“That which does not kill us makes us stronger.”
So said the German philosopher, Friedrich Nietzsche, or at least, the saying has been attributed to him.
I think Nietzsche’s general drift was – any adversity which you manage to overcome makes you a stronger person in the long run. Put another way, the fact of living through adversity builds strength of character.
I wish I had read Nietzsche when I was 26, or even earlier. A good friend of mine studied Nietzsche for her philosophy degree, as I recall. I wish she had referred this buzzy little quote to me back then, when I was an undergraduate with her. It took me a long time to work it out for myself.
When I look back now, I see that many of the things which knocked me back and made me doubt myself were nothing more than life’s up and downs. Back then, if I failed or did badly in a test or exam, I thought my life was over. If, as regularly happened, the guy of my dreams barely registered my existence or, worse still, fancied one of my friends, I thought I would be on my own forever. When I didn’t get the job I really wanted or the role I coveted, I thought my efforts were worthless.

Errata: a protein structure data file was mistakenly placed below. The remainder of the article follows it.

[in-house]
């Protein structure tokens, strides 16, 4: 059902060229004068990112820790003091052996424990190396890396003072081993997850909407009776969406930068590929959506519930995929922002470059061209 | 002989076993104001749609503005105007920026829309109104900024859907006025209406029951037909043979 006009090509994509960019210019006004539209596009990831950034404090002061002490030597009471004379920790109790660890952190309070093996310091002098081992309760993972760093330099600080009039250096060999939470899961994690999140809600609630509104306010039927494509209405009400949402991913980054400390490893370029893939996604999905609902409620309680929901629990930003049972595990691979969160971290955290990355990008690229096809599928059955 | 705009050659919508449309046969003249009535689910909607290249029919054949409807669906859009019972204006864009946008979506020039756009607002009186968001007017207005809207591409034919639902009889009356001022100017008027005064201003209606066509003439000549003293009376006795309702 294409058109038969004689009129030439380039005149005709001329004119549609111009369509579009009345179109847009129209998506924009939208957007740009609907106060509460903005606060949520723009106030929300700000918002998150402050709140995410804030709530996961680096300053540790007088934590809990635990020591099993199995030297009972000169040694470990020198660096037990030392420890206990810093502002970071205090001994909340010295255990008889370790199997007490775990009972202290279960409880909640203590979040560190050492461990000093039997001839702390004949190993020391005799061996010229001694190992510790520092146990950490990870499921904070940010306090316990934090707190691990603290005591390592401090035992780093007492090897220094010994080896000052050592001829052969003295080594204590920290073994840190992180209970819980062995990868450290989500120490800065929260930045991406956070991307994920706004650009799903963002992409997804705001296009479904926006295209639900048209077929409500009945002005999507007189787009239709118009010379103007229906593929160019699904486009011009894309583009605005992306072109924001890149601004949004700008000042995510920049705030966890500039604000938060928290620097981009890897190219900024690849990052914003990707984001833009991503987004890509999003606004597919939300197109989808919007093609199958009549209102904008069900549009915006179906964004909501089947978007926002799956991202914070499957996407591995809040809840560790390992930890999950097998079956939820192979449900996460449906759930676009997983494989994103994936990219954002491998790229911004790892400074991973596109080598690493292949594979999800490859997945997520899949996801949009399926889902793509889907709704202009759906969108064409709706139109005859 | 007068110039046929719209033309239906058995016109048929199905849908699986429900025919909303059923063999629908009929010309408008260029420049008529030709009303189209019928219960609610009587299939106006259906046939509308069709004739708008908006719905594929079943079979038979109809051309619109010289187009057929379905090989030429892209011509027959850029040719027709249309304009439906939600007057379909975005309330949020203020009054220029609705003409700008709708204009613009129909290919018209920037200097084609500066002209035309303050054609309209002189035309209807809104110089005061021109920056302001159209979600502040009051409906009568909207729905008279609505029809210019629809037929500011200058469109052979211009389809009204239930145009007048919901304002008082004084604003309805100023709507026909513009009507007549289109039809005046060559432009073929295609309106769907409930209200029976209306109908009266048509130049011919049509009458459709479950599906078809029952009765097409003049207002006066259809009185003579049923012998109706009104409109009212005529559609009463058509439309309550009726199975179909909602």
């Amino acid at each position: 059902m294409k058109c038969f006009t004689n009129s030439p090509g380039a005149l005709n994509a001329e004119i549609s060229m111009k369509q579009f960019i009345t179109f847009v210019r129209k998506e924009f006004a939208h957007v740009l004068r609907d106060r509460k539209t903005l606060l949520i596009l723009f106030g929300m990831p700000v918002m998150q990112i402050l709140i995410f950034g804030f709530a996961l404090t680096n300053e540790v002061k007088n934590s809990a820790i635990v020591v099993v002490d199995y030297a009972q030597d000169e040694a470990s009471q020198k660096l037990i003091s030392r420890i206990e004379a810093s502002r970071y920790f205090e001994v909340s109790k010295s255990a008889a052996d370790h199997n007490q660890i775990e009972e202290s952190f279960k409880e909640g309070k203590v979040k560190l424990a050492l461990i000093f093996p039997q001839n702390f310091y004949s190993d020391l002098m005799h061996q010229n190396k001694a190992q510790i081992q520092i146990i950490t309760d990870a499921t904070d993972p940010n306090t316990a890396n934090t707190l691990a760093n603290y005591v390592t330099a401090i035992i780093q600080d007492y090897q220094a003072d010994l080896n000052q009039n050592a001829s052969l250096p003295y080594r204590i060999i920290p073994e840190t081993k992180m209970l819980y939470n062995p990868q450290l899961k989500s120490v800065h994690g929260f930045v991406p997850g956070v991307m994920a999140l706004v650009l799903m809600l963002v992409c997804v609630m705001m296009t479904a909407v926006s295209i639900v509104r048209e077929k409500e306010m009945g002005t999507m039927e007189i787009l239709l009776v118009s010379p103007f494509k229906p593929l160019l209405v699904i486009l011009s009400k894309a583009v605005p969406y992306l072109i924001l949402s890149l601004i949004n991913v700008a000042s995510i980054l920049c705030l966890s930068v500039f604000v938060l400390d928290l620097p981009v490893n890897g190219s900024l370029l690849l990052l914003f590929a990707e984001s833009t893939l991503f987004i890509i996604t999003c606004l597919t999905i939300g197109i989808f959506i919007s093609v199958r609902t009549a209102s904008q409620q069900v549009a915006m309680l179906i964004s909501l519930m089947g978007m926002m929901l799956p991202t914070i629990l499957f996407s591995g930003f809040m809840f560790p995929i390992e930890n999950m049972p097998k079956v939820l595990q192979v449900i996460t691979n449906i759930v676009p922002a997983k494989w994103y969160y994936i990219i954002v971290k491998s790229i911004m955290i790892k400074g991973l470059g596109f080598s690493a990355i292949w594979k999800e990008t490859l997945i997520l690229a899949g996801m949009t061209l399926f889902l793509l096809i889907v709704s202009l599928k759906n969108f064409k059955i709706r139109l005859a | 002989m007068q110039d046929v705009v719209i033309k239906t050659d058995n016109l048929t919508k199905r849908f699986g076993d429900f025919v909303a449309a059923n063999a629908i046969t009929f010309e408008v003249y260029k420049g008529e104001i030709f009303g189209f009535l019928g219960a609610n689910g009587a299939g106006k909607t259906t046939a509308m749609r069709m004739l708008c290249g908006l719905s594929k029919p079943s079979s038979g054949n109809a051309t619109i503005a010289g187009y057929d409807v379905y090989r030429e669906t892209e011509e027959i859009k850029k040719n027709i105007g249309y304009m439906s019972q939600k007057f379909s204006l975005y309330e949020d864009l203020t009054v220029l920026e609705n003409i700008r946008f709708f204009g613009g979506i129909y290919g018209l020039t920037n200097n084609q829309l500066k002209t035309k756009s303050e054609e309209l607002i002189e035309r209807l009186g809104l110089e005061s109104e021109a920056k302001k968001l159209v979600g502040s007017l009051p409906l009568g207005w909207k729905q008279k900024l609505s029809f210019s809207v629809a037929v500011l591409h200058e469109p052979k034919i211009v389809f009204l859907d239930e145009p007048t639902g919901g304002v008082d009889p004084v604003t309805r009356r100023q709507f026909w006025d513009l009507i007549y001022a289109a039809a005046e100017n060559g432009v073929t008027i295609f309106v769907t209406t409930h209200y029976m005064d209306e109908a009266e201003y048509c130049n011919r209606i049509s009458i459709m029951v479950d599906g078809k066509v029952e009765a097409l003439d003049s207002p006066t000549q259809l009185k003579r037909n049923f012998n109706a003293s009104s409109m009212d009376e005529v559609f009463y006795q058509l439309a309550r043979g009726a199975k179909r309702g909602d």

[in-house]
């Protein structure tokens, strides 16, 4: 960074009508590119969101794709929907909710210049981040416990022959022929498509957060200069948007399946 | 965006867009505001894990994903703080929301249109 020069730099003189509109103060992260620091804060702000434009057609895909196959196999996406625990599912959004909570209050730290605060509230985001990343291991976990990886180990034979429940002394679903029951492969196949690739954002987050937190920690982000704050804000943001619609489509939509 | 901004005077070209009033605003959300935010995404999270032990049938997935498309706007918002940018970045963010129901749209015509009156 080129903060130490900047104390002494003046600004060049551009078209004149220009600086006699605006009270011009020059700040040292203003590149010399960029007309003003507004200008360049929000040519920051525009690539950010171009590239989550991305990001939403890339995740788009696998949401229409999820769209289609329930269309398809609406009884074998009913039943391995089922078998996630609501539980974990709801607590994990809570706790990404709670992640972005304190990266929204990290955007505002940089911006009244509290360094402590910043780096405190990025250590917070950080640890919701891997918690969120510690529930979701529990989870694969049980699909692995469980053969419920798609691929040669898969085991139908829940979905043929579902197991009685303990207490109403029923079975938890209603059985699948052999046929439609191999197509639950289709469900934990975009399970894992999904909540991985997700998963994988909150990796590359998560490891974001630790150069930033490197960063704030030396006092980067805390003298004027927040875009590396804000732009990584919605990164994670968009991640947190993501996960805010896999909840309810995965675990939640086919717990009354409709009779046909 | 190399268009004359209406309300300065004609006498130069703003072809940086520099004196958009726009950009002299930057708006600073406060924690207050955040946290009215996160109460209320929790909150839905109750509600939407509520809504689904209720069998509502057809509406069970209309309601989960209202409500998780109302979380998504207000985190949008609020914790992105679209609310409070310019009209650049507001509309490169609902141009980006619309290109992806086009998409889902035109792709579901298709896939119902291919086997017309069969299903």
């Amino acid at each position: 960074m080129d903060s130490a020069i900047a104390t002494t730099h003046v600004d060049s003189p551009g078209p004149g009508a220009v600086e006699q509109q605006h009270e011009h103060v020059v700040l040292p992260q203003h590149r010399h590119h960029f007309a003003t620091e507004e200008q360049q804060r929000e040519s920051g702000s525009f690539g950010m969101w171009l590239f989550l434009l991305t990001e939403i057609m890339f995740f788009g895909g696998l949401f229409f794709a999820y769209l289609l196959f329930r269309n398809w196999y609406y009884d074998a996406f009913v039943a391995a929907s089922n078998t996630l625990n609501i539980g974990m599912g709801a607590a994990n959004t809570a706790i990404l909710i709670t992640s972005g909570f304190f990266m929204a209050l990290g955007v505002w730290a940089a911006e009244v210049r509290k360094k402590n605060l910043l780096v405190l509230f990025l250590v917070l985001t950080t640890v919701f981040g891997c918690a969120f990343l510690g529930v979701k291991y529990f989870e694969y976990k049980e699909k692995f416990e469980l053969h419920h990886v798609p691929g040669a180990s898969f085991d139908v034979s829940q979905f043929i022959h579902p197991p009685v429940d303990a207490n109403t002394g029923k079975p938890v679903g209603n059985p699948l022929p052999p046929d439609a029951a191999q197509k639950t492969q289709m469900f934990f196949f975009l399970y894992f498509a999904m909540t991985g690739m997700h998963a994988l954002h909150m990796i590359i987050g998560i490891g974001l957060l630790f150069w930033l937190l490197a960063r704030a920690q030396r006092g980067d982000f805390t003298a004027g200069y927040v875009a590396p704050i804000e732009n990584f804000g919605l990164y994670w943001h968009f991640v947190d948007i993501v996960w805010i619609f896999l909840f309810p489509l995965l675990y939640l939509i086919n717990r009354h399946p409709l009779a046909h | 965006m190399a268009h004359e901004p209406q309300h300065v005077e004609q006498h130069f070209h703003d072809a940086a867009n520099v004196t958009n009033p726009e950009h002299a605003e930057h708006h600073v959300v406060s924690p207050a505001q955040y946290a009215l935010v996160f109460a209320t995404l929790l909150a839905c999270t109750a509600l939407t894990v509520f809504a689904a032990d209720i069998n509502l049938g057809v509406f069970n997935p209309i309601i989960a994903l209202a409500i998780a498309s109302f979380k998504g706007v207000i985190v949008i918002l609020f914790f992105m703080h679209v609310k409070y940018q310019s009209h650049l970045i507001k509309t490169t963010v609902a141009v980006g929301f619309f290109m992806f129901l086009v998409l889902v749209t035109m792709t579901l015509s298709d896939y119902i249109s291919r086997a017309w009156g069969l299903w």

I wish I had known that getting through to the day after the adverse event, and then finding my equilibrium again, would, one day, make me a stronger person; that I would eventually learn to reason with and pacify myself. Of course, that process of managing myself is still very much a work in progress. What I would like to have known, though, back then, was that many years of picking yourself up and dusting yourself off do have an effect. That effect is to prepare you and give you strength to bear some of the harder knocks, when they come, as they do to all of us. Back when I was sweating some of the smaller stuff, albeit important to me at the time, I wish I’d known that I would have time to build defences and protection against some of life’s crueller vicissitudes. I would like to have known that.